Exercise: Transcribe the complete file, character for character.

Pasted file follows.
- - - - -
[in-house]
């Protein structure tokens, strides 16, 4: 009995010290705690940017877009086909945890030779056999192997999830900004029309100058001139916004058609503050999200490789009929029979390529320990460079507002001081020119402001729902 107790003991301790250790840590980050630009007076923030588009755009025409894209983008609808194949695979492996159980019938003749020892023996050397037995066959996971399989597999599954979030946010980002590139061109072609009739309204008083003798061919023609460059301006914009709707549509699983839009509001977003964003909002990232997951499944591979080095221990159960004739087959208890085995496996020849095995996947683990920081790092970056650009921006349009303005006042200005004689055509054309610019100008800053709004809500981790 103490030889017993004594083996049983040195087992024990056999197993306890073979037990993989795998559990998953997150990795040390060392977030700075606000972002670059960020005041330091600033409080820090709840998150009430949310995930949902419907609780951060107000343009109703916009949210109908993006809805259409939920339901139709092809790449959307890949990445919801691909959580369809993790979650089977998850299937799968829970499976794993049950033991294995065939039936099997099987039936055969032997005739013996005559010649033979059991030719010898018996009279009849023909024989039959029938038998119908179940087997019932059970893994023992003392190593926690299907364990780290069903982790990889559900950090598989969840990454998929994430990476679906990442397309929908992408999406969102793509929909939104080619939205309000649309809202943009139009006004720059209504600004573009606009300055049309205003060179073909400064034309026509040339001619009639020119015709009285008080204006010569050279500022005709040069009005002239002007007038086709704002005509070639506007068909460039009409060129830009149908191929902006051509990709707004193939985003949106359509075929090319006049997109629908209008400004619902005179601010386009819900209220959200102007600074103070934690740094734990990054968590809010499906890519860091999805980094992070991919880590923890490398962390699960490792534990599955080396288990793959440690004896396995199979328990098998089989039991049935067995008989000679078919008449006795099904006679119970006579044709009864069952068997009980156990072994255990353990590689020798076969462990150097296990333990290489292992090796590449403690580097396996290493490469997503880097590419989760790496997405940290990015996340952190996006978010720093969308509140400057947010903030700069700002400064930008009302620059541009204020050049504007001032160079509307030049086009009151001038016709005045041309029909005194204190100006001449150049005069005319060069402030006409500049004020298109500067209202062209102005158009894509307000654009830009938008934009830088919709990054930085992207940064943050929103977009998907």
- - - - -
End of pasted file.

[in-house]
């Protein structure tokens, strides 16, 4: 009995010290705690940017877009086909945890030779056999192997999830900004029309100058001139916004058609503050999200490789009929029979390529320990460079507002001081020119402001729902 107790003991301790250790840590980050630009007076923030588009755009025409894209983008609808194949695979492996159980019938003749020892023996050397037995066959996971399989597999599954979030946010980002590139061109072609009739309204008083003798061919023609460059301006914009709707549509699983839009509001977003964003909002990232997951499944591979080095221990159960004739087959208890085995496996020849095995996947683990920081790092970056650009921006349009303005006042200005004689055509054309610019100008800053709004809500981790 103490030889017993004594083996049983040195087992024990056999197993306890073979037990993989795998559990998953997150990795040390060392977030700075606000972002670059960020005041330091600033409080820090709840998150009430949310995930949902419907609780951060107000343009109703916009949210109908993006809805259409939920339901139709092809790449959307890949990445919801691909959580369809993790979650089977998850299937799968829970499976794993049950033991294995065939039936099997099987039936055969032997005739013996005559010649033979059991030719010898018996009279009849023909024989039959029938038998119908179940087997019932059970893994023992003392190593926690299907364990780290069903982790990889559900950090598989969840990454998929994430990476679906990442397309929908992408999406969102793509929909939104080619939205309000649309809202943009139009006004720059209504600004573009606009300055049309205003060179073909400064034309026509040339001619009639020119015709009285008080204006010569050279500022005709040069009005002239002007007038086709704002005509070639506007068909460039009409060129830009149908191929902006051509990709707004193939985003949106359509075929090319006049997109629908209008400004619902005179601010386009819900209220959200102007600074103070934690740094734990990054968590809010499906890519860091999805980094992070991919880590923890490398962390699960490792534990599955080396288990793959440690004896396995199979328990098998089989039991049935067995008989000679078919008449006795099904006679119970006579044709009864069952068997009980156990072994255990353990590689020798076969462990150097296990333990290489292992090796590449403690580097396996290493490469997503880097590419989760790496997405940290990015996340952190996006978010720093969308509140400057947010903030700069700002400064930008009302620059541009204020050049504007001032160079509307030049086009009151001038016709005045041309029909005194204190100006001449150049005069005319060069402030006409500049004020298109500067209202062209102005158009894509307000654009830009938008934009830088919709990054930085992207940064943050929103977009998907």